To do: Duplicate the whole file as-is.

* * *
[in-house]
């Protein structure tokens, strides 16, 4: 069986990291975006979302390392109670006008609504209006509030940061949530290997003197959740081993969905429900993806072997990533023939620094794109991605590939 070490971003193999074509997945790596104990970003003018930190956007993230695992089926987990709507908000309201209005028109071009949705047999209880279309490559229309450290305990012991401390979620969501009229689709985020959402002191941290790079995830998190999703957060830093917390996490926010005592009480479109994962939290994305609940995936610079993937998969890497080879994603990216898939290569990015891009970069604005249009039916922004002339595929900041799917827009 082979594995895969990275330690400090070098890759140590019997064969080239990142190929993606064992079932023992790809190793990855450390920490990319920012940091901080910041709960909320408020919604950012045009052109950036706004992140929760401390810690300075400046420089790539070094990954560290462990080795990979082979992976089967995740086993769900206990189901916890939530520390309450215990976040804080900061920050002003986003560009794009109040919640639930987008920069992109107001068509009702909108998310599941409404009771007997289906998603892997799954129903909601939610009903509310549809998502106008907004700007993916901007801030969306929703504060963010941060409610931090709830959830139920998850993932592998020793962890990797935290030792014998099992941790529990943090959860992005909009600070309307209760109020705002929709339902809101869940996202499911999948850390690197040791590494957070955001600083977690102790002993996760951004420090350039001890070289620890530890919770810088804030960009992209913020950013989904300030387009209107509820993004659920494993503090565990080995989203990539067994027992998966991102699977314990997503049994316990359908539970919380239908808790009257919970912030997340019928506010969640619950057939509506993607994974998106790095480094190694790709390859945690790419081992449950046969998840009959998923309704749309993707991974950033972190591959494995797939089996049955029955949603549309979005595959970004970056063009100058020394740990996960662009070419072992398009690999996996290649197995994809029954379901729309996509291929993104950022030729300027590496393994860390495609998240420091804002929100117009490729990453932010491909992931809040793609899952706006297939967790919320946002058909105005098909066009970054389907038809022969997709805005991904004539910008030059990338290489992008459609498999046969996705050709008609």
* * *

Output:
[in-house]
């Protein structure tokens, strides 16, 4: 069986990291975006979302390392109670006008609504209006509030940061949530290997003197959740081993969905429900993806072997990533023939620094794109991605590939 070490971003193999074509997945790596104990970003003018930190956007993230695992089926987990709507908000309201209005028109071009949705047999209880279309490559229309450290305990012991401390979620969501009229689709985020959402002191941290790079995830998190999703957060830093917390996490926010005592009480479109994962939290994305609940995936610079993937998969890497080879994603990216898939290569990015891009970069604005249009039916922004002339595929900041799917827009 082979594995895969990275330690400090070098890759140590019997064969080239990142190929993606064992079932023992790809190793990855450390920490990319920012940091901080910041709960909320408020919604950012045009052109950036706004992140929760401390810690300075400046420089790539070094990954560290462990080795990979082979992976089967995740086993769900206990189901916890939530520390309450215990976040804080900061920050002003986003560009794009109040919640639930987008920069992109107001068509009702909108998310599941409404009771007997289906998603892997799954129903909601939610009903509310549809998502106008907004700007993916901007801030969306929703504060963010941060409610931090709830959830139920998850993932592998020793962890990797935290030792014998099992941790529990943090959860992005909009600070309307209760109020705002929709339902809101869940996202499911999948850390690197040791590494957070955001600083977690102790002993996760951004420090350039001890070289620890530890919770810088804030960009992209913020950013989904300030387009209107509820993004659920494993503090565990080995989203990539067994027992998966991102699977314990997503049994316990359908539970919380239908808790009257919970912030997340019928506010969640619950057939509506993607994974998106790095480094190694790709390859945690790419081992449950046969998840009959998923309704749309993707991974950033972190591959494995797939089996049955029955949603549309979005595959970004970056063009100058020394740990996960662009070419072992398009690999996996290649197995994809029954379901729309996509291929993104950022030729300027590496393994860390495609998240420091804002929100117009490729990453932010491909992931809040793609899952706006297939967790919320946002058909105005098909066009970054389907038809022969997709805005991904004539910008030059990338290489992008459609498999046969996705050709008609």